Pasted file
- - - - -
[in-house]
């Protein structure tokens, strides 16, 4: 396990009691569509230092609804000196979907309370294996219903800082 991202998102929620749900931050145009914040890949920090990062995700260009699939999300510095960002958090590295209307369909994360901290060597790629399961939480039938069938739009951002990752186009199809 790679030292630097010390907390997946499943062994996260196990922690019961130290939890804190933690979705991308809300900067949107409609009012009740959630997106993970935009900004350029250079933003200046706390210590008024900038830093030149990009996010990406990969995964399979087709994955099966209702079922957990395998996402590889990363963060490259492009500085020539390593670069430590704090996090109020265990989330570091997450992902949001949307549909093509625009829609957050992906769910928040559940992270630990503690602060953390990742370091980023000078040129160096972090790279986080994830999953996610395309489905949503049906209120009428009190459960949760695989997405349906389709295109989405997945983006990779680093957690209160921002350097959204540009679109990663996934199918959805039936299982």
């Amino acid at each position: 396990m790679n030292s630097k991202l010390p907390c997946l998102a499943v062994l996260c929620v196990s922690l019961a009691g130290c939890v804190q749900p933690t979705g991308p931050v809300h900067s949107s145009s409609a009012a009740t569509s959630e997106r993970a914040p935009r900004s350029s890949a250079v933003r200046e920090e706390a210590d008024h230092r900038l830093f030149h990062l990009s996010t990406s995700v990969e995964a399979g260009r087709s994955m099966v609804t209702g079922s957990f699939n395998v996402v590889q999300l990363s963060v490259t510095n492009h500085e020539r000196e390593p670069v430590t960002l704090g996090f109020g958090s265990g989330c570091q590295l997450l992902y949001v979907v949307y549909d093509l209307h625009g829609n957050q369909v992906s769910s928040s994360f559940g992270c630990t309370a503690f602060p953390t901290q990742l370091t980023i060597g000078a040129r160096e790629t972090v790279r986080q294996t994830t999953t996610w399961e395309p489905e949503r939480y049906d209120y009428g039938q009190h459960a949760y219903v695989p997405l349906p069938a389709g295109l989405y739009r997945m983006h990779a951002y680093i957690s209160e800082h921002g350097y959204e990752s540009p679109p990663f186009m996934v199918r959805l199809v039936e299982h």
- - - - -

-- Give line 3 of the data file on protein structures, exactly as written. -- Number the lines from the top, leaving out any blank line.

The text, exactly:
């Amino acid at each position: 396990m790679n030292s630097k991202l010390p907390c997946l998102a499943v062994l996260c929620v196990s922690l019961a009691g130290c939890v804190q749900p933690t979705g991308p931050v809300h900067s949107s145009s409609a009012a009740t569509s959630e997106r993970a914040p935009r900004s350029s890949a250079v933003r200046e920090e706390a210590d008024h230092r900038l830093f030149h990062l990009s996010t990406s995700v990969e995964a399979g260009r087709s994955m099966v609804t209702g079922s957990f699939n395998v996402v590889q999300l990363s963060v490259t510095n492009h500085e020539r000196e390593p670069v430590t960002l704090g996090f109020g958090s265990g989330c570091q590295l997450l992902y949001v979907v949307y549909d093509l209307h625009g829609n957050q369909v992906s769910s928040s994360f559940g992270c630990t309370a503690f602060p953390t901290q990742l370091t980023i060597g000078a040129r160096e790629t972090v790279r986080q294996t994830t999953t996610w399961e395309p489905e949503r939480y049906d209120y009428g039938q009190h459960a949760y219903v695989p997405l349906p069938a389709g295109l989405y739009r997945m983006h990779a951002y680093i957690s209160e800082h921002g350097y959204e990752s540009p679109p990663f186009m996934v199918r959805l199809v039936e299982h």